One of the major recommendations made by the Commission is to include human trafficking in New Hampshire’s Criminal Code in an effort to deter traffickers from committing their crimes in our state.  The Commission has stated that it does not want New Hampshire to be a safe haven for these activities to take place and that modern day slavery is not specifically addressed by current NH law.  They believe that the complexity of this crime should be addressed in a separate statute that defines human trafficking as a separate criminal offense.

Many state legislatures are moving toward establishing the crime of human trafficking in their state criminal codes.  While the federal government passed the Victims of Trafficking and Violence Protection Act (TVPA) in 2000, states are beginning to recognize the need to address this problem locally because it is the local law enforcement, victim advocacy groups, churches, hospitals, and the like who are more likely to identify and work with victims of trafficking. 

In a one-day conference on November 5, 2008 the United States Attorney’s Office, District of NH and the New England Regional Community Policing Institute hosted one of the first organized efforts to bring key stakeholders from various disciplines together.  Victim advocates, law enforcement, prosecutors, and lawmakers had the opportunity to learn about the hidden crime of human trafficking.  Topics included: human trafficking laws, forms of human trafficking, trafficking victim indicators, investigative techniques and strategies, psychological effects on victims, and victim resources.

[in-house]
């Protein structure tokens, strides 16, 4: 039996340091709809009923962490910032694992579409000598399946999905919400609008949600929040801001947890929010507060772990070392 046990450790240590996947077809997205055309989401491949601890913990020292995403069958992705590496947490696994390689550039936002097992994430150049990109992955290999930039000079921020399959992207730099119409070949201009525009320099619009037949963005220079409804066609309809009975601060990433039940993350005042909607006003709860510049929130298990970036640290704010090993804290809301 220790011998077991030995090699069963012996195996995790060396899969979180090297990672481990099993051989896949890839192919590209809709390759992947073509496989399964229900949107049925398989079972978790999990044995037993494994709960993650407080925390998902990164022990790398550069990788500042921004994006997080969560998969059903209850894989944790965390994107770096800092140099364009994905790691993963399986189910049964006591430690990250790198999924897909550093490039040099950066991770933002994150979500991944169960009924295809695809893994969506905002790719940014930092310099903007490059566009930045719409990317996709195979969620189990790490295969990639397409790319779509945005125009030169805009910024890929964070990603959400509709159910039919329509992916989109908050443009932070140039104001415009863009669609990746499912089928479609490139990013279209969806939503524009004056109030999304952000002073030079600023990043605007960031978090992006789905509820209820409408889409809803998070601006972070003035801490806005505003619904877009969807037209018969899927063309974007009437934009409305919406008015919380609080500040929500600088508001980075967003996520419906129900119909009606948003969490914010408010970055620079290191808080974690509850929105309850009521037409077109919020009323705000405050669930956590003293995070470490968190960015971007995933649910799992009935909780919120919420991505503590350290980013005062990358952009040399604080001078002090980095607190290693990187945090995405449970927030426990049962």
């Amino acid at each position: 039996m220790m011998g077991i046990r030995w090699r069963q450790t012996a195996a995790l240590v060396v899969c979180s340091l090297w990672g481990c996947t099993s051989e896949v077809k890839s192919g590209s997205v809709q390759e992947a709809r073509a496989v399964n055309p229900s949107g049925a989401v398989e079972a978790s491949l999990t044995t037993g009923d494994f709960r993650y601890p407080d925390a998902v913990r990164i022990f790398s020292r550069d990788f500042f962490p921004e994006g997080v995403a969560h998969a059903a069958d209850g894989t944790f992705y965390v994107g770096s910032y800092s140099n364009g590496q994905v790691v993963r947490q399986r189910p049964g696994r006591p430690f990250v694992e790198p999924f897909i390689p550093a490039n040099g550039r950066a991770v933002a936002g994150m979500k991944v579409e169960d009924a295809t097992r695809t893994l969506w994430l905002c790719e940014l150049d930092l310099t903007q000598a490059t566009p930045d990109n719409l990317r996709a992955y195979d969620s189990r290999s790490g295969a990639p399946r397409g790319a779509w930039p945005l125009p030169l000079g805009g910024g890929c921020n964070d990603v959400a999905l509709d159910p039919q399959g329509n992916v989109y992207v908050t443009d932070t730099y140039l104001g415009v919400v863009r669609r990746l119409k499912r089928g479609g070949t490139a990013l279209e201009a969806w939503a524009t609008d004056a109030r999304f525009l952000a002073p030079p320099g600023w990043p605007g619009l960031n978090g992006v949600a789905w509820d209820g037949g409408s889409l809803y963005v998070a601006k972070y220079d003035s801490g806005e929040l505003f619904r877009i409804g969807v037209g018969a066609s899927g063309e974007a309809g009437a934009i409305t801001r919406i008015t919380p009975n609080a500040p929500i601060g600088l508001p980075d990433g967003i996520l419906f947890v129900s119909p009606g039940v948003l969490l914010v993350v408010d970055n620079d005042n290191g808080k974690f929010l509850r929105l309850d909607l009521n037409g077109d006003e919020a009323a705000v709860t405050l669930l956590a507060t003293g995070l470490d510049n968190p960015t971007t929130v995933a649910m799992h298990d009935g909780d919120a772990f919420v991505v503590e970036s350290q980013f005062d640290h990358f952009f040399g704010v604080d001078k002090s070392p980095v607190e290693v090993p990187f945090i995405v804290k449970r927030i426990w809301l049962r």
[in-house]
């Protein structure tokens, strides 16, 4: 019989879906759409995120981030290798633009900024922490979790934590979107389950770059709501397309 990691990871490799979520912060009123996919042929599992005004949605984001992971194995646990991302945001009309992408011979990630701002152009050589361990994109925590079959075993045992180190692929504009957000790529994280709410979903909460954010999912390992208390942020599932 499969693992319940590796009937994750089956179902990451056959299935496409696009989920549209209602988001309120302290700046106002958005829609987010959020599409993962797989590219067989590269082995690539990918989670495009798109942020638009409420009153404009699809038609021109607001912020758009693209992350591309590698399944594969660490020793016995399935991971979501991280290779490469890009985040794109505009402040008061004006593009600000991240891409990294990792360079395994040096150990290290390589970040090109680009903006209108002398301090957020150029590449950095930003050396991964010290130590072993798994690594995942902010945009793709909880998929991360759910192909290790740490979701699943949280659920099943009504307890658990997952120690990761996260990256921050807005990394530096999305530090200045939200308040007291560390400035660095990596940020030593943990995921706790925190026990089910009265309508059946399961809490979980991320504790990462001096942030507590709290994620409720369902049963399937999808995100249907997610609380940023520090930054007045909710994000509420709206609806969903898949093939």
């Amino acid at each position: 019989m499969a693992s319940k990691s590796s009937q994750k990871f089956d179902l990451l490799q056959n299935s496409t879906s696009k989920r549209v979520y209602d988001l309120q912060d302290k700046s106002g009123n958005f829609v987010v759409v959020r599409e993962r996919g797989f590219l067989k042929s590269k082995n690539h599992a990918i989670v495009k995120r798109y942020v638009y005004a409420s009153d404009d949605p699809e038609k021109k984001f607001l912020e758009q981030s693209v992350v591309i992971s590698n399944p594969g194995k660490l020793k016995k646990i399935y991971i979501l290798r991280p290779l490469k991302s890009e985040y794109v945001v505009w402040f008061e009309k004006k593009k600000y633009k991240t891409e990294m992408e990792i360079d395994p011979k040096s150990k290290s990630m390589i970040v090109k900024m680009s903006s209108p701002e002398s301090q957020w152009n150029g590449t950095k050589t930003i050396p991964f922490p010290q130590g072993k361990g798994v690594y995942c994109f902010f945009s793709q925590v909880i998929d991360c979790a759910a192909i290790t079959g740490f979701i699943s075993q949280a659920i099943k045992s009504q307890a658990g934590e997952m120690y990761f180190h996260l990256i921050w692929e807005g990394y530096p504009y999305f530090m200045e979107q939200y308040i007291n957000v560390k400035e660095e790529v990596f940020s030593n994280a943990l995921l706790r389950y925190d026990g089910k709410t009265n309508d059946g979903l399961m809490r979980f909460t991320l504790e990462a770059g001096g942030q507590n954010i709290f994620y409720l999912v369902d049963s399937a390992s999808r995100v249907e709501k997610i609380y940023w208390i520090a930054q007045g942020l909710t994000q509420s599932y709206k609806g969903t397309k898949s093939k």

While New Hampshire is beginning to address the problem of human trafficking, we are at the forefront of a movement and much remains to be done throughout the state.  Not only does human trafficking deserve a place in our Criminal Code with meaningful penalties and victim protections, but is it extremely important to increase awareness and continue training NH’s first-responders and other community and social service providers. 

The sex trafficking case from 2007 is an example of a missed opportunity to safely support the recovery and ability of trafficked persons to regain control of their lives, while assisting with the prosecution of those profiting from human trafficking.  NHCADSV believes that New Hampshire can avoid such missed opportunities if we work toward effectively intervening to rescue victims and bring offenders to justice. 

The Commission recommends that New Hampshire:

  1. Criminalize human trafficking in New Hampshire by establishing state law that adequately addresses trafficking in persons.
  2. Increase public awareness of human trafficking and outreach by training law enforcement, social service providers, healthcare providers, and other first responders. 
  3. Coordinate existing services and systems to better address victims’ needs and improve service delivery. 
  4. Work with prosecutors and law enforcement officials to develop methodologies for data collection and organization.

Click here for a copy of the commissions report.

January 11th is Human Trafficking Awareness Day - Click here to read a recent editorial written by Jennifer Durant, Public Policy Specialist for the Coalition.